Israel fears new enemy within

First Arab-Israeli joins Hamas ranks as suicide bomber

September 11, 2001|By Peter Hermann | Peter Hermann,SUN FOREIGN STAFF

ABU SNAN, Israel - Muhammed Saker Habashi became one of Israel's nightmares this week.

The 48-year-old cement salesman killed three people and himself in a suicide bombing Sunday in the coastal town of Nahariya. But he was unlike the bombers that Israel has known before. He was not a Palestinian militant from the West Bank. He was an Israeli - one of 1.1 million Israeli citizens who are also Arabs - and the first Arab-Israeli to carry out a suicide bombing.

He did not have to sneak past Israeli checkpoints to reach the crowded train platform where his bomb detonated, killing an elderly couple and a soldier, and injuring at least 85 others. He merely had to travel the eight miles from this Israeli village in the western Galilee.

His self-inflicted death for the Palestinian cause has Israeli officials deeply worried that a new group of militants will emerge, a group that is potentially more lethal because it is in fact Israeli.

"This attack sends a message that this is a borderless conflict," said Dore Gold, an adviser to Israeli Prime Minister Ariel Sharon.

It was initially unclear whether Habashi had carried out the attack - his identification card was found near a dismembered body. But last night, Israeli television broadcast a videotape released by Hamas of the bearded Arab-Israeli holding a gun and wearing the green bandanna of the Islamic militant movement. For Israelis, it was chillingly similar to the videos young Palestinian suicide bombers have been leaving behind since the uprising began in the West Bank and Gaza Strip nearly a year ago.

He planned to carry out a suicide attack, Habashi said, to exact revenge "for all the Palestinians killed since 1948," when Israel was established.

Arab-Israelis are a usually hidden minority in the country that was founded as a Jewish homeland. They account for about one-sixth of Israel's population, but have been largely quiescent throughout the Palestinian uprising that began more than 11 months ago.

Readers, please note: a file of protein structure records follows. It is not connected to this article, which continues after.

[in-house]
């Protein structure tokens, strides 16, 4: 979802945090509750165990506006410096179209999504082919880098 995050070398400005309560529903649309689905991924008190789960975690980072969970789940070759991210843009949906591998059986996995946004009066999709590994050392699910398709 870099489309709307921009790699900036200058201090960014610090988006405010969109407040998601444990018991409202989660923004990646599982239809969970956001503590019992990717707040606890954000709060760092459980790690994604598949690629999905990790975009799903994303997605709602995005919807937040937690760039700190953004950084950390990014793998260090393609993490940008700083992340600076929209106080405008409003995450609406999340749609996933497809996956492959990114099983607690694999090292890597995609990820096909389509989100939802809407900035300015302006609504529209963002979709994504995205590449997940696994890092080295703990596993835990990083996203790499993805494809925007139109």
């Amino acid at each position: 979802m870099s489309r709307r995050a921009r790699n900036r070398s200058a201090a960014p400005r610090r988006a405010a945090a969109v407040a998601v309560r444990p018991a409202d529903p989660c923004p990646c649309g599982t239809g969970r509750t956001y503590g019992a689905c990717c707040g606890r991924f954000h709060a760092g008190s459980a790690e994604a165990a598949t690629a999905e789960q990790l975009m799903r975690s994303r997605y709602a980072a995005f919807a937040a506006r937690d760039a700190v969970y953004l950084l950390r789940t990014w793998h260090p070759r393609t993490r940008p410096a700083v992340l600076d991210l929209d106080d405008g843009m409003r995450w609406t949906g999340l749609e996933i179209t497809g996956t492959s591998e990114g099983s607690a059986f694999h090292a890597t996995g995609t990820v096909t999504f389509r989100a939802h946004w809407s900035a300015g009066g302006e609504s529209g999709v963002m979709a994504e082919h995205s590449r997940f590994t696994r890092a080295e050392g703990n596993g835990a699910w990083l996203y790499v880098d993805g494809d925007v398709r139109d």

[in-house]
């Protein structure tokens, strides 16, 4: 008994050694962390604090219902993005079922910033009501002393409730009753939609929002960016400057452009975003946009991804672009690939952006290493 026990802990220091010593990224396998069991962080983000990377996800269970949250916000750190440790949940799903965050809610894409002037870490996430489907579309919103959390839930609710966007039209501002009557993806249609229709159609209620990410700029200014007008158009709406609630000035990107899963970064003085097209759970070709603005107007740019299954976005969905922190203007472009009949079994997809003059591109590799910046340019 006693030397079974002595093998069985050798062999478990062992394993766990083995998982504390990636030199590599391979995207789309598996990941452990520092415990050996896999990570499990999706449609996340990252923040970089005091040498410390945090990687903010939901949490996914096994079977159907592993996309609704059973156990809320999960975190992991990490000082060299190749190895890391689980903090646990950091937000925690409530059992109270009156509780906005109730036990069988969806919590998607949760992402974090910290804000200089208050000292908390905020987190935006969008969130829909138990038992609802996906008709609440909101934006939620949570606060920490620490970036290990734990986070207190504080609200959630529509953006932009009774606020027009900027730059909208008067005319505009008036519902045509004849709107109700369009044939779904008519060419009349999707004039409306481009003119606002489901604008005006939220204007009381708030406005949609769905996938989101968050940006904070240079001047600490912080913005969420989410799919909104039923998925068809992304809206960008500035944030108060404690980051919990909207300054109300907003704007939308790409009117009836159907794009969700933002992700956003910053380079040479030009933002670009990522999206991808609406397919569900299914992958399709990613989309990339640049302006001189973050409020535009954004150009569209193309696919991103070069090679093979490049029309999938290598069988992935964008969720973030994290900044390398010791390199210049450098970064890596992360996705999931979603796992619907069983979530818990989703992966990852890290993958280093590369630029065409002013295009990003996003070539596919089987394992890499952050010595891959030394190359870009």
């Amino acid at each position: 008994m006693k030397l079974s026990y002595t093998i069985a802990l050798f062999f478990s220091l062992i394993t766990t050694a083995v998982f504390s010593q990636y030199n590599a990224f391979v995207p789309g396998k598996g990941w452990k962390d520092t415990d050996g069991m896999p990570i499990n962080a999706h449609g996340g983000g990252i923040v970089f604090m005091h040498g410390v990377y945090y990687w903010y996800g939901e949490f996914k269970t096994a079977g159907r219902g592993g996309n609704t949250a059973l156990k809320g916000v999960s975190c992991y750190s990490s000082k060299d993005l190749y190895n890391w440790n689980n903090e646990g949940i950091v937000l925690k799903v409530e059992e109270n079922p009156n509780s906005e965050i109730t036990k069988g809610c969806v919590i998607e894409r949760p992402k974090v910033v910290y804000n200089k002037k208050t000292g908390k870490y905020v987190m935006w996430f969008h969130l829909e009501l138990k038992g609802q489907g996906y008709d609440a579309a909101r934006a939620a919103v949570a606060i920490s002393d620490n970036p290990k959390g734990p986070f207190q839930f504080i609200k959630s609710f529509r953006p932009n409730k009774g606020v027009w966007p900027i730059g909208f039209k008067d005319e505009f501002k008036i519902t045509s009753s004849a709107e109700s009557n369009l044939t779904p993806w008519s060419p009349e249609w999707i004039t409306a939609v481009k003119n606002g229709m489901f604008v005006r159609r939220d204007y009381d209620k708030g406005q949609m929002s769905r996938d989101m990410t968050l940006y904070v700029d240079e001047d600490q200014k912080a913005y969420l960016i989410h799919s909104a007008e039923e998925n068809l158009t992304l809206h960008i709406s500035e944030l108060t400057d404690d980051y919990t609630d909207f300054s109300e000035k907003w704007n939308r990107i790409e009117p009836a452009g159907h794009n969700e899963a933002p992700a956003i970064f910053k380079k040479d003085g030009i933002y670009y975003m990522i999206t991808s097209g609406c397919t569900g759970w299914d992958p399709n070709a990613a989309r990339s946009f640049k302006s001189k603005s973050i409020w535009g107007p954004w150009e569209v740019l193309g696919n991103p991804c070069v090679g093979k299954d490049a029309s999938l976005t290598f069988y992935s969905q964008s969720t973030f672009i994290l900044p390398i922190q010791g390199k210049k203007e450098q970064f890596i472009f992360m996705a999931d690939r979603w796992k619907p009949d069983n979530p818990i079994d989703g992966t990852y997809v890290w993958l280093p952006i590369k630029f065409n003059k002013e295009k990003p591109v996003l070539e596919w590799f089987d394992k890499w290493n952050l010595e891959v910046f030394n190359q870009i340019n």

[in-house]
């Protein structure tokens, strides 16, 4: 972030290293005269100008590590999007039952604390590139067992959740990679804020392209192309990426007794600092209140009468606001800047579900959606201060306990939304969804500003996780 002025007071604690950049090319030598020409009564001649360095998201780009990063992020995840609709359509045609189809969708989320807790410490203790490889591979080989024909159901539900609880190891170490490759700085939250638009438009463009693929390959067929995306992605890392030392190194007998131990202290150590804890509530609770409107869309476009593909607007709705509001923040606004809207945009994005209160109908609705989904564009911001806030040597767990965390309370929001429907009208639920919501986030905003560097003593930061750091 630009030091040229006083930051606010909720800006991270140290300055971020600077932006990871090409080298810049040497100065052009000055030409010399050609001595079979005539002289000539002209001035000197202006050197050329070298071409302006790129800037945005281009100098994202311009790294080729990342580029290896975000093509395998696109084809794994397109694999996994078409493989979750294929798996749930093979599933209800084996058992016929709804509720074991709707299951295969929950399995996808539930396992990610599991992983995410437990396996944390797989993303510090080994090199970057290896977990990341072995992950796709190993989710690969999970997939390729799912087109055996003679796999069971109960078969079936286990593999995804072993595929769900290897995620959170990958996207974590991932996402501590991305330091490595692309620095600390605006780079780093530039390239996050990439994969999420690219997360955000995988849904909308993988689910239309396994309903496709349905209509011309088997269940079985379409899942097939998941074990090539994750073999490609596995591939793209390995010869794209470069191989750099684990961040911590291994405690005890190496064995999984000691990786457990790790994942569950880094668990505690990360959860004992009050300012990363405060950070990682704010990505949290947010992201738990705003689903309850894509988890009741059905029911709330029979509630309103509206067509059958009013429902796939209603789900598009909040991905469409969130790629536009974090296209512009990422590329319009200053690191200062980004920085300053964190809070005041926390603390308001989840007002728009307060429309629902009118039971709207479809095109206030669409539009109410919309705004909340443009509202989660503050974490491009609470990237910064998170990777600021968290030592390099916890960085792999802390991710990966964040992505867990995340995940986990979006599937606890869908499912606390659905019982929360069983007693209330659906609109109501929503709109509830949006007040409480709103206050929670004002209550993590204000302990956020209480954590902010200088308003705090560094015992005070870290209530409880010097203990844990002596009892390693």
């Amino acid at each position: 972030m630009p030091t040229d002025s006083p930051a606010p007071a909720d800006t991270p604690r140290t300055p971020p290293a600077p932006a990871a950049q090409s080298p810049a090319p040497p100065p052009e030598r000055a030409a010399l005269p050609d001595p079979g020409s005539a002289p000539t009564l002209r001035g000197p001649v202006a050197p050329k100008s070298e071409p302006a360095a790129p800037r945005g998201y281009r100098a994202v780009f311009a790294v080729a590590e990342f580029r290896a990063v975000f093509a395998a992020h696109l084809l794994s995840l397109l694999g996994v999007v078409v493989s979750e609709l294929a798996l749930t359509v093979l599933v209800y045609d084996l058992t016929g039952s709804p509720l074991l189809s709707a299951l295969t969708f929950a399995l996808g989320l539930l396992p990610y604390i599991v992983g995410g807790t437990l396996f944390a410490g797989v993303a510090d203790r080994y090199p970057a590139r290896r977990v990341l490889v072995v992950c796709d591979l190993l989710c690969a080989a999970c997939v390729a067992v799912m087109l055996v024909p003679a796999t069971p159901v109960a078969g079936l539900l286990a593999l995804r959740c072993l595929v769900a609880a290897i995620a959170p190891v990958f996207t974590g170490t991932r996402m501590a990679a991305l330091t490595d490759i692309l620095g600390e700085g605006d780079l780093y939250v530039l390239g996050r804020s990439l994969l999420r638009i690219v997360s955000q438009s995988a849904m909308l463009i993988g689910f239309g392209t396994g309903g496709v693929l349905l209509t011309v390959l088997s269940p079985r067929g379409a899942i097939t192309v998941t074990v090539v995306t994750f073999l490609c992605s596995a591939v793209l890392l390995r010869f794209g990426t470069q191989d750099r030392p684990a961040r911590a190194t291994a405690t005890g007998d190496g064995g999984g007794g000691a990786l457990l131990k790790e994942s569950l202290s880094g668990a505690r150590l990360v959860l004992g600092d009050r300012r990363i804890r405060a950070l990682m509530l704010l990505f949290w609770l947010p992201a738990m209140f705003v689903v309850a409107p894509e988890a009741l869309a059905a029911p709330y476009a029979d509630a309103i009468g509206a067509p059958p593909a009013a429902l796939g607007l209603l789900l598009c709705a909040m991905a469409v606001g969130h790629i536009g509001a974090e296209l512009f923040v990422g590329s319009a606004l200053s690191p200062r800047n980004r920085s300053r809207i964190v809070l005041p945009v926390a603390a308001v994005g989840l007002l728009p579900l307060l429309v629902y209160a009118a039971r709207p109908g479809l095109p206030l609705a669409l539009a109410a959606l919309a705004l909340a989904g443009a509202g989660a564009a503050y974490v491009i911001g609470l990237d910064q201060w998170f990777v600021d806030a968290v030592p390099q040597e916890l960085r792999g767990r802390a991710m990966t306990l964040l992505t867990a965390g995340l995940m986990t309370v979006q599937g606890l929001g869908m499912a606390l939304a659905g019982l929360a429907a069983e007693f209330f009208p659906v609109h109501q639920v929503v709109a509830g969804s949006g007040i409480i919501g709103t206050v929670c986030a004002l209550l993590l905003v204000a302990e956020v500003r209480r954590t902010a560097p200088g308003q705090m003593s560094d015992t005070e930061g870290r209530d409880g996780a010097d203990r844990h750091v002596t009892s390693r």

In the first days of the uprising, years of pent-up anger over discrimination combined with rage at authorities' heavy-handed use of force led to riots in Arab-Israeli towns. Israeli police killed 10 Arab-Israelis in subduing the protests - a death toll that horrified the Israeli press.

The suicide bombing in Nahariya occurred the day that Israeli Cabinet ministers debated plans to create a buffer zone between the West Bank and Israel. Sharon has approved a scaled-down buffer zone, a relatively narrow "no-man's land" in select areas.

"Fences and walls are not going to solve our problem," said Gold, noting that the train station attack undercut any argument for Israel unilaterally separating itself from Palestinians by building a wall. "The problem is on our side of the [border] as well."

Hours before the broadcast, Habashi's family gathered outside their two-story home in this town of about 6,700 to say that they did not believe that he could have been the bomber.

"We are sorry for all the casualties," said his sister Nihaya Habashi, 36. "This was an attack on Jews and Arabs. Any suicide is wrong. We are against all the bombings. We live here. I'm scared to take my children out. We are scared of terrorist attacks like everyone else."

Her sentiment, echoed by neighbors and family members, sharply distinguished Abu Snan from the hometowns of suicide bombers in the West Bank and Gaza Strip. There, a suicide bombing quickly becomes the subject of celebratory posters, and the coffin containing the bomber's remains is paraded through the streets.

There will not be a martyr's funeral in Abu Snan. Such a scene would not be allowed in Israel. But more than that, Habashi's family doesn't want one. Nihaya Habashi said she does not believe it when she hears Muslims talk of paradise for suicide bombers.

"The Koran tells us you go to hell," she said.

Living in Israel gives Arabs a perspective different from that of Palestinians in the West Bank and Gaza Strip. Arab-Israelis have generally had a higher standard of living and more freedom and services as citizens of Israel. They complain of widespread discrimination, but enjoy a standing that Palestinians can only dream about.

"Those on the West Bank are oppressed," said Habashi's son-in-law, Samer Ghadban, 28. "We are not surprised when they do suicide bombings. We understand."

Habashi grew up secular; family members describe him as lazy in his early years and as someone who liked hashish. He turned to religion in his 20s and spent hours praying at the local mosque, where he became the prayer leader in 1996.

Four months ago, he ran for a city council seat on behalf of the local Islamic movement but received only 500 votes. The election was marred by clan violence, with several shootings and grenades thrown at candidate's cars. After that, police say, Habashi joined the radical Islamic group Hamas.

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